Visual AI in agriculture: Combating the African Swine Fever Global Outbreak

Autonomous systems for animal observation that can reach and even surpass human accuracy, based on Video processing offers the possibility of non-intrusive animal monitoring in real time.

Livestock products play a vital role in satisfying global food requirements. The demand is projected to increase by 70 percent, especially due to a growing population estimated to reach 9.6 billion by 2050. While the demand is growing, the need for new technologies in the agriculture market is bigger than ever.

Especially the growing demand for animal monitoring systems make visual Artificial Intelligence (AI) to become one of the most promising technologies to automate inspection and cut costs to sustain under high cost pressure and fierce competition. In fact, the livestock monitoring market is expected to grow with a CAGR of 18.2% to reach a total market size of USD 13.3 billion by 2027. This is driven by factors such as animal comfort management, reproduction management or the early detection of infectious diseases.

Visual AI: Animal Monitoring System

Early Detection of Infectious Diseases

Recently, outbreaks of infectious diseases have been covered widely in newspapers. The most common example is the African Swine Fever with devastating death tolls, millions of animals getting culled, and finally resulting in significant economic loss.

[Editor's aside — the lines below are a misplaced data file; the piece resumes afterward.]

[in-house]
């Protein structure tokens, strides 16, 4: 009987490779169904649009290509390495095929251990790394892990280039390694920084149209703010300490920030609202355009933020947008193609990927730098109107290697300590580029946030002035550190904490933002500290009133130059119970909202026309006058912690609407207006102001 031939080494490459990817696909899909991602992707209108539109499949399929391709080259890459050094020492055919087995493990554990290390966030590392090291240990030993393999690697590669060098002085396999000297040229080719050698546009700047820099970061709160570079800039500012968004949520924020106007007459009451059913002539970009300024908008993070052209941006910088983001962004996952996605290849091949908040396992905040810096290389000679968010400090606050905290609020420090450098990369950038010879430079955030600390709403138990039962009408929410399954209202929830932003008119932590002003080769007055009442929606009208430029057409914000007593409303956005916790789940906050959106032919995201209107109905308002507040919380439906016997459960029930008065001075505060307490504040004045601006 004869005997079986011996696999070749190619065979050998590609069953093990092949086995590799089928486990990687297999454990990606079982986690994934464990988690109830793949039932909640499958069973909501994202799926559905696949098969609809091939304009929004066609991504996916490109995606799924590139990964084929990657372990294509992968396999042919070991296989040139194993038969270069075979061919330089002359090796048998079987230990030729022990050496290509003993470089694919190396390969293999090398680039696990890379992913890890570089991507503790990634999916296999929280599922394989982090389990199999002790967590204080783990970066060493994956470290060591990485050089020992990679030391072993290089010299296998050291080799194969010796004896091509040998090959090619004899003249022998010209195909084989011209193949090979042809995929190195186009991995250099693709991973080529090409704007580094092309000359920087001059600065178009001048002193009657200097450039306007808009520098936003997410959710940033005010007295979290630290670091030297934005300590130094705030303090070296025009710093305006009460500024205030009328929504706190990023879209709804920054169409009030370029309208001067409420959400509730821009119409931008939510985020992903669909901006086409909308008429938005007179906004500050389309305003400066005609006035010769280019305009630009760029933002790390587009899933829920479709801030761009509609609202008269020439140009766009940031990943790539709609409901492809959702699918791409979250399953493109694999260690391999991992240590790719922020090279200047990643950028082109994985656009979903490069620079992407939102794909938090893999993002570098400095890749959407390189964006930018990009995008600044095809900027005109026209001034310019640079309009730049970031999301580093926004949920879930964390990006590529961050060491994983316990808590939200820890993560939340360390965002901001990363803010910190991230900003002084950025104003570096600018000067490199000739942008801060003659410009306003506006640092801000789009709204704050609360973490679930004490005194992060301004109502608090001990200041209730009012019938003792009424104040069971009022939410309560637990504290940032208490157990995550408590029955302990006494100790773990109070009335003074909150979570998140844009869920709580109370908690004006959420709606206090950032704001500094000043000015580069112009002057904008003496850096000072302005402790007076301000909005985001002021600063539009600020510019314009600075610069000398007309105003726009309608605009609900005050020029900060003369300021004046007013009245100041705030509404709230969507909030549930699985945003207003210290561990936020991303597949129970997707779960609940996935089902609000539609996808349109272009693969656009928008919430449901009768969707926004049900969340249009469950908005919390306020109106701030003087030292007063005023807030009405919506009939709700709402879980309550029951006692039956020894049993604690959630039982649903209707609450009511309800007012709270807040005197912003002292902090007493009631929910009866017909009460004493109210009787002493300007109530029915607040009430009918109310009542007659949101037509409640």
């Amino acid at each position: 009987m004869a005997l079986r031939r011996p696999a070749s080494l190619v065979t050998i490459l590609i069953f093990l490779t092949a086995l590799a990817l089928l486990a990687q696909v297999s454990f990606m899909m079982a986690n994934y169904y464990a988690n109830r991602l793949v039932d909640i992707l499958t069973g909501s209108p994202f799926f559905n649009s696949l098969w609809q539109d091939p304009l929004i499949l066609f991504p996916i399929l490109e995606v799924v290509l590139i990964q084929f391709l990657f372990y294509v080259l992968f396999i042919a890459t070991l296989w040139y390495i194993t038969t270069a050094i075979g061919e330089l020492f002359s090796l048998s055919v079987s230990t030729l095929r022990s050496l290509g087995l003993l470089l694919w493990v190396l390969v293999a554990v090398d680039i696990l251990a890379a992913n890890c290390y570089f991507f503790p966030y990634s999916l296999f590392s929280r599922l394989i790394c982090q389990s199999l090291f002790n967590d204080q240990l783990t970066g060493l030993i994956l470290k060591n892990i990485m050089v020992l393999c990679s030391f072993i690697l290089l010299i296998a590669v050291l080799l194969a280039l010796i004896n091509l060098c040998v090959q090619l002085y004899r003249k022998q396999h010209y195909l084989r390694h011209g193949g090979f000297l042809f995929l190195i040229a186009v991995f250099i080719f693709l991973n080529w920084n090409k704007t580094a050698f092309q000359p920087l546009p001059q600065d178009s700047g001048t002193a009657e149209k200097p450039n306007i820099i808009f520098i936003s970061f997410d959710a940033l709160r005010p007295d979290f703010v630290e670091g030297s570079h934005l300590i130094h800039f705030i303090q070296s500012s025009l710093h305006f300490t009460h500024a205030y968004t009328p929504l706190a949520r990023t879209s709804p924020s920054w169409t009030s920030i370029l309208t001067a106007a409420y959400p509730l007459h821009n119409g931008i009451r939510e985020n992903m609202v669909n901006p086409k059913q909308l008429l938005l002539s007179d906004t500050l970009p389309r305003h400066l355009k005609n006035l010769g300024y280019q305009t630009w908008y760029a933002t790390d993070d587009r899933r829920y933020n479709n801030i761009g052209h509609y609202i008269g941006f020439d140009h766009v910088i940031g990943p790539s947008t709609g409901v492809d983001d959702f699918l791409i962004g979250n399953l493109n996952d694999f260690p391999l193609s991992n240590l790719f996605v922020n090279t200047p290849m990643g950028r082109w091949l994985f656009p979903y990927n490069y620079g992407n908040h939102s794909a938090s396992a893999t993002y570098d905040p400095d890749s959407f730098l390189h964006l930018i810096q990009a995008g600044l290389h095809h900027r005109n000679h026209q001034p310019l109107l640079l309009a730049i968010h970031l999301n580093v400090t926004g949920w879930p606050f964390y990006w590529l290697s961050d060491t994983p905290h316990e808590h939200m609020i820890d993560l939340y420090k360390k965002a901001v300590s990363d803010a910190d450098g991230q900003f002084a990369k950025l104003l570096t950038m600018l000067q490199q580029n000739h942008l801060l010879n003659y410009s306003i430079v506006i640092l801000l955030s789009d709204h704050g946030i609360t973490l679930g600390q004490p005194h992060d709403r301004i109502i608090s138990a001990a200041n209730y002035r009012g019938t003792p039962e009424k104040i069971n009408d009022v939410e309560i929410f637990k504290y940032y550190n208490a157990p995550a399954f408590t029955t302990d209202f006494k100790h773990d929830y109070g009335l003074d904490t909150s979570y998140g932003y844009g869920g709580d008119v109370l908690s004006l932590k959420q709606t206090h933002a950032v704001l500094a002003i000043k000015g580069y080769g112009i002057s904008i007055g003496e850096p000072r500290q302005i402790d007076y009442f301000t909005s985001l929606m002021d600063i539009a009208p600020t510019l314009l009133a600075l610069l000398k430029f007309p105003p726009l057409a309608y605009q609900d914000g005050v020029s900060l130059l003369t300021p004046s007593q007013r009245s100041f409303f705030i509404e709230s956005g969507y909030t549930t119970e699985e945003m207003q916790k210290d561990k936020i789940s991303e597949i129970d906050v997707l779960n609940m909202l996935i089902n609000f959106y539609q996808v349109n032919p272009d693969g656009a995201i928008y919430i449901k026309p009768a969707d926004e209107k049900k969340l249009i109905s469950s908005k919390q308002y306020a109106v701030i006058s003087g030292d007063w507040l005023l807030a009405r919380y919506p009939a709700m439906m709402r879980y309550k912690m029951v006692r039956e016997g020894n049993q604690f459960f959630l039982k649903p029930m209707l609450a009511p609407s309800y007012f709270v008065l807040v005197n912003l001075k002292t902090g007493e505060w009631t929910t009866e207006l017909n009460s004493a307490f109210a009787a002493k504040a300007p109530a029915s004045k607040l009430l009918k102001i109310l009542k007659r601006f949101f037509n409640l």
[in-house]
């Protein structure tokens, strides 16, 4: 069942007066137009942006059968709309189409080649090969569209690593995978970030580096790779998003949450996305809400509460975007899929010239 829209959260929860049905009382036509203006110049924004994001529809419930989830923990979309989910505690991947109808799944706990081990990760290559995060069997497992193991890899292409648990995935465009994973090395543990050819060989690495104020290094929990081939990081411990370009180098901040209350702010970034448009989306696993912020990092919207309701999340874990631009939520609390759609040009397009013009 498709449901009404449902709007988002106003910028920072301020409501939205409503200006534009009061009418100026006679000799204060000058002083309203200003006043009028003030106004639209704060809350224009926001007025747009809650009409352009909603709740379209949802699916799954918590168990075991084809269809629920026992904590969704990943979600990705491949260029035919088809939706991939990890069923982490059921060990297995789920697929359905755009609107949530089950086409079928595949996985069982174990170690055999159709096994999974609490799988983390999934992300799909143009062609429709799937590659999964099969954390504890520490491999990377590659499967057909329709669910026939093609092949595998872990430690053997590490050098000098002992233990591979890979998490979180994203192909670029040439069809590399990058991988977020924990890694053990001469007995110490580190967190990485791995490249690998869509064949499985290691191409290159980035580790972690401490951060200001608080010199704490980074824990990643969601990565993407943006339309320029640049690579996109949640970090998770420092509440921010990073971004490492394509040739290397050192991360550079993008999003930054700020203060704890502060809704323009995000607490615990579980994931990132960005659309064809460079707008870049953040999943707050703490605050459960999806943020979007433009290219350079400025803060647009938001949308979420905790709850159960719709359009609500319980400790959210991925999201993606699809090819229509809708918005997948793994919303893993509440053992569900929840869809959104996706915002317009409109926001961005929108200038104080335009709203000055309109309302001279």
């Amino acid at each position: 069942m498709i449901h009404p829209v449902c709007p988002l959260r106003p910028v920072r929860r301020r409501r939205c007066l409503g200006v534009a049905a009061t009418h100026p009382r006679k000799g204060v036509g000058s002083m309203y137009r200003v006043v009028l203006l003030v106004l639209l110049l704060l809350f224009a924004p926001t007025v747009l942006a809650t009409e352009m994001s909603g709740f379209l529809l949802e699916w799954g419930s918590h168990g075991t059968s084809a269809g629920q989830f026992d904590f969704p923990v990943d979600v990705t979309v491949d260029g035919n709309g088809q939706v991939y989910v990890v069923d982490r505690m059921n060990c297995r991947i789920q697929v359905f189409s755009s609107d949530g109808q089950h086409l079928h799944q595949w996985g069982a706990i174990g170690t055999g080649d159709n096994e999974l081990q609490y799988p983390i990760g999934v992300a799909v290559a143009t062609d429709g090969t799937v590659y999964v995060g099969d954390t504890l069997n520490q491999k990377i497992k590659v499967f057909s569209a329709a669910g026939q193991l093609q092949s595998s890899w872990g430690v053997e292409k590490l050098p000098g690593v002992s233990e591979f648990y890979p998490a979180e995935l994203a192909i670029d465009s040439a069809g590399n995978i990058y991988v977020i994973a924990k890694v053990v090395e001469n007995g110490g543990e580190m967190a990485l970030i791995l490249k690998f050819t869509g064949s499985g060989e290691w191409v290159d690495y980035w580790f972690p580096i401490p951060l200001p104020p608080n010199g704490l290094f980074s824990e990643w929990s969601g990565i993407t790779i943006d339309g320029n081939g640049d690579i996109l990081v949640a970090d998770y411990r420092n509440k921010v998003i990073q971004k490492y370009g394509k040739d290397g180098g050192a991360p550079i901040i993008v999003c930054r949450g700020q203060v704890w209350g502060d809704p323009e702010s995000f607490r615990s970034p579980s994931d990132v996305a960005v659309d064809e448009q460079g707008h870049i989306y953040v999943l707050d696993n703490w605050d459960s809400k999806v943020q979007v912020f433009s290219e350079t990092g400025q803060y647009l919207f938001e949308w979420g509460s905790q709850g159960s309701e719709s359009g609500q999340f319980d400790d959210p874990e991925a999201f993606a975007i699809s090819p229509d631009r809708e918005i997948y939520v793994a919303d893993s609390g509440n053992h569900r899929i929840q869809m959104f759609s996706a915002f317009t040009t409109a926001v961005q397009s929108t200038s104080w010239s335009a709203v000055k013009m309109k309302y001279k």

Early detection of infectious diseases will help to greatly reduce the spread of bacteria, viruses, or parasites. Early symptoms include fever and weakness. These are not trivial to be detected via simple observation, especially during an early stage of infection.

Moreover, given the predominantly low staff-per-animal ratios, the short periods of time available for observation only permit the detection of substantial changes, which may be too late for effective intervention in most cases.

Using Visual AI to overcome the Problem

Given the fast-paced advances in Machine Learning, it has become viable to develop autonomous systems for animal observation that can reach and even surpass human accuracy.

Focusing on the current outbreak of the African Swine Fever, there are studies showing that video processing offers the possibility of non-intrusive animal monitoring in real time. The results show that after an infection, a significant decrease in animal motion can be detected at just four days after experimental infection with the ASF virus. This was the same day that the virus was detected in blood using qPCR.

However, the methodology used in this example was tested on only eight animals. Additionally, it could not exclude human-related motion and is inaccurate at tracking the animals individually. Moreover, many cameras would be needed to cover a whole farm.

The New Approach – based on Technology

Animals infected with the ASF virus show a progressive deceleration in performing daily activities. This is caused by muscle weakness from early stages of infection. Through continuous monitoring of animal behavior via Deep Learning techniques, animal slowdown and weakening can be detected. has developed a Custom Deep Learning Model specific to this problem:

  • Comprehensive dataset of more than 100’000 pigs of different age and size
  • Optimized for covering large areas (fisheye cameras)
  • Detect and compare activity levels at >95% accuracy
  • Detect, split and track grouped animals
  • Real-time anomaly notification via API

The Deep Learning inference is running on the Edge. Real-time action triggers are configured based on the individual use case to detect various behavioral changes.

Authors: Gaudenz Boesch, Nico Klingler (Founders at